In our world of “selfies” and social media apps to facilitate telling the world about our every thought and how we spend our time, it’s not shocking that humility is a characteristic often in short supply.
I recently read that the College Board, the organization that administers the Scholastic Aptitude Test (SAT) taken by millions of high school students each year, shows evidence of an over inflated opinion of ourselves.
On the SAT test there are a number of questions other than Math and English which the students are asked to answer.
For example, they are asked to evaluate their leadership ability, where 70 percent of students rated themselves as above average in leadership, and only 2 percent as below average. When it comes to athletics 60 percent rated themselves as above average while only 6 percent rated below average.
Yes, it’s all about having a dose of humility
In rating how easy they are to get along with, 25 percent said they were in the Top 1 percent, 60 percent said they were in the Top 10 percent, and absolutely no one said they were below average in being easy to get along with.
Let’s be clear — This is not necessarily a generational issue. I’ve worked with a number of executives (in my age range and older) who think they are all that and a bag of chips … if you know what I mean.
Most say, “you have to see yourself as successful and believe in yourself.” I understand that good self-esteem and confidence in our abilities are important for success, but that doesn’t equate to arrogance and self-importance.
A quote from one of my favorite authors, C.S. Lewis, sums it up nicely: “True humility is not thinking less of yourself; it is thinking of yourself less.”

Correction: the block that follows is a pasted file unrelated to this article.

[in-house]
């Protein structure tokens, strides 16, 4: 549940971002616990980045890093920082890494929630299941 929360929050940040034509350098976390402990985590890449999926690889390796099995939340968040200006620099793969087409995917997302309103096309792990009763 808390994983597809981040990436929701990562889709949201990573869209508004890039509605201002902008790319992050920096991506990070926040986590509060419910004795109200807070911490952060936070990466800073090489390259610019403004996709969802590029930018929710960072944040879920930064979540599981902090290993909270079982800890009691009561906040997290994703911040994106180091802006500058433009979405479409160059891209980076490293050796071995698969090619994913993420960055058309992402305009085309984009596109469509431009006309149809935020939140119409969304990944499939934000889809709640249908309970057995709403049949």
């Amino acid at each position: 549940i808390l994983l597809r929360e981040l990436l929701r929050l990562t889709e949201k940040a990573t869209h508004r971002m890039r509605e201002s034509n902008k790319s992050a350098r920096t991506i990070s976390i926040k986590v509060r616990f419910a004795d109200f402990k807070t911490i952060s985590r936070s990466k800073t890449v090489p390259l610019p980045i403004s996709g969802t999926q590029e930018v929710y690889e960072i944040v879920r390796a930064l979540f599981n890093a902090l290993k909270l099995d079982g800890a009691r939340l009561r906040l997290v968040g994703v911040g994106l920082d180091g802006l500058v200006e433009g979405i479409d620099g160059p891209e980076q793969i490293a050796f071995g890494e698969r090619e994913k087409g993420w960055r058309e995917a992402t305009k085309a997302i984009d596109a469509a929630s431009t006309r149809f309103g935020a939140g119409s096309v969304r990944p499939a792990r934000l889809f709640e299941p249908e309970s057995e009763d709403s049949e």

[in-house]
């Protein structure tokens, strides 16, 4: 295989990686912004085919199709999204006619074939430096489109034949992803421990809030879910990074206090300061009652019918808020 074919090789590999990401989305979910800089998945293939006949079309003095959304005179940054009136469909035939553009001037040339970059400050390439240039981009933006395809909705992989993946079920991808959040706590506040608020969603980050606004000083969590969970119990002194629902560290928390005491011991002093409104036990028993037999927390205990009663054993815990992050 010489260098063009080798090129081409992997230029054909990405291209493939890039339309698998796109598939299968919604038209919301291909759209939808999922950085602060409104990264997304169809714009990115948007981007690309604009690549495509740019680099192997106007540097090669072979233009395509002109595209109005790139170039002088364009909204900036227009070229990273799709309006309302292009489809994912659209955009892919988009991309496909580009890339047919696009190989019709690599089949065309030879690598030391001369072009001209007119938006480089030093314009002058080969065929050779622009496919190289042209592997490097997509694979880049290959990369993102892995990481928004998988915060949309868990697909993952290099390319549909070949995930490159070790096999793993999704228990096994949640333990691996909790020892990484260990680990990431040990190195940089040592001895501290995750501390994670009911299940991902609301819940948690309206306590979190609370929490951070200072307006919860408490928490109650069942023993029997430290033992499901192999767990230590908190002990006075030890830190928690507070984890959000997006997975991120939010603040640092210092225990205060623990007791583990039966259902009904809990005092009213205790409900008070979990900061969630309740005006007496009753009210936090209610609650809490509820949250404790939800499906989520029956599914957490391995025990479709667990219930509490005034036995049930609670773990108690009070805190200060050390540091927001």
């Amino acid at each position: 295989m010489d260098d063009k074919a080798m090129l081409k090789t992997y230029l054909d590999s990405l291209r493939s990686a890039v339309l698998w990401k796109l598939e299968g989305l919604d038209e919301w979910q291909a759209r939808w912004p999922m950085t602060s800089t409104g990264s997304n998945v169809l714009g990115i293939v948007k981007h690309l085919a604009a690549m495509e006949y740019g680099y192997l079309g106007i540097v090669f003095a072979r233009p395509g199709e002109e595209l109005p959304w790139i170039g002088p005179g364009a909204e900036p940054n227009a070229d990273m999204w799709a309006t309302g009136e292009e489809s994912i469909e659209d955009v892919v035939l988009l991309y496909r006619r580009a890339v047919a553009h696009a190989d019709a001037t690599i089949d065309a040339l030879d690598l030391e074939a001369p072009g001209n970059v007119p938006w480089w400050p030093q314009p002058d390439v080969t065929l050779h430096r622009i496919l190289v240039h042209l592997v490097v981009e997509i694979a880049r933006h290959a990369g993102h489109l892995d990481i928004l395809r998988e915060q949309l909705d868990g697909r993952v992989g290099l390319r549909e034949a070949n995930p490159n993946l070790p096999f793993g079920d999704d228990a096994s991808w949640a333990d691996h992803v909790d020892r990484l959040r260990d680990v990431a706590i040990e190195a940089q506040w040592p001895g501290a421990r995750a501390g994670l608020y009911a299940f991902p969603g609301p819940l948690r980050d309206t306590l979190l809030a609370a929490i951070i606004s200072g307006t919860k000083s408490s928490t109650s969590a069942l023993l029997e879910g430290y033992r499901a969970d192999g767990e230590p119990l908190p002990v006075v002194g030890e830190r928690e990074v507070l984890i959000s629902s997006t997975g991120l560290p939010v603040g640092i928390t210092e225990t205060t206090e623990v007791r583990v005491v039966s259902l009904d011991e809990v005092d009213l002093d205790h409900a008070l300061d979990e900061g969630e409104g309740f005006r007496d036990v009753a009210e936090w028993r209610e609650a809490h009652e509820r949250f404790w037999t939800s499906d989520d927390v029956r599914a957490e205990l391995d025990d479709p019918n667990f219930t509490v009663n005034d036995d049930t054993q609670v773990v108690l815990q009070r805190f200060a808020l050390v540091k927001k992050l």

What you need to be humble
Here are my thoughts about what components must be present for humility to exist:
- Good self-esteem – Knowing you are worthy;
- Solid self-awareness – Knowing your strengths and a realistic assessment of accomplishments and areas for development…recognition of not knowing it all;
- Desire for on-going self-development.
These are not characteristics you can fake. What the world sees in our observable behaviors is a reflection of what’s inside – our core values.
Behaviors that great leaders with humility demonstrate
So what are two behaviors that leaders with humility demonstrate consistently?
- They ask great, thought-provoking questions.
- They listen intently to the responses to those questions.
Asking questions, genuinely seeking to understand and learn, suggests that “I don’t know everything.” Additionally, it shows an interest in the thoughts and contributions of the team, implying to the team members they are worthy and the leader can learn FROM them.
Intently listening creates energy and encourages others to share knowledge and imagination answering those “what if” and ”what would you do” questions.
We’ve all had the experience of “feeling heard” vs. having a conversation with someone who is interrupting to share their perspective or clearly focused on something else other than our conversation.
Remember what that feels like? Offer the gift of your full attention to someone else.
A humble leader is …
OK – time for a bit of honest self-reflection.
- What percentage of time to you spend making statements vs. the time you spend asking questions?
- What percentage of time do you spend listening vs. speaking?
If your mouth is getting more exercise than your ears … shut your pie hole!
The humble leader is:
- Comfortable in their skin without having to be the center of attention.
- Inquisitive, curious and eager to learn from others.
- Demonstrates their competence through contribution and results, not by talking about their brilliance.
- Thrilled to give others credit and recognition.
Interesting — when someone is truly humble, not seeking the spotlight is what makes them truly stand out!
This was originally published on PeopleResult’s Current blog.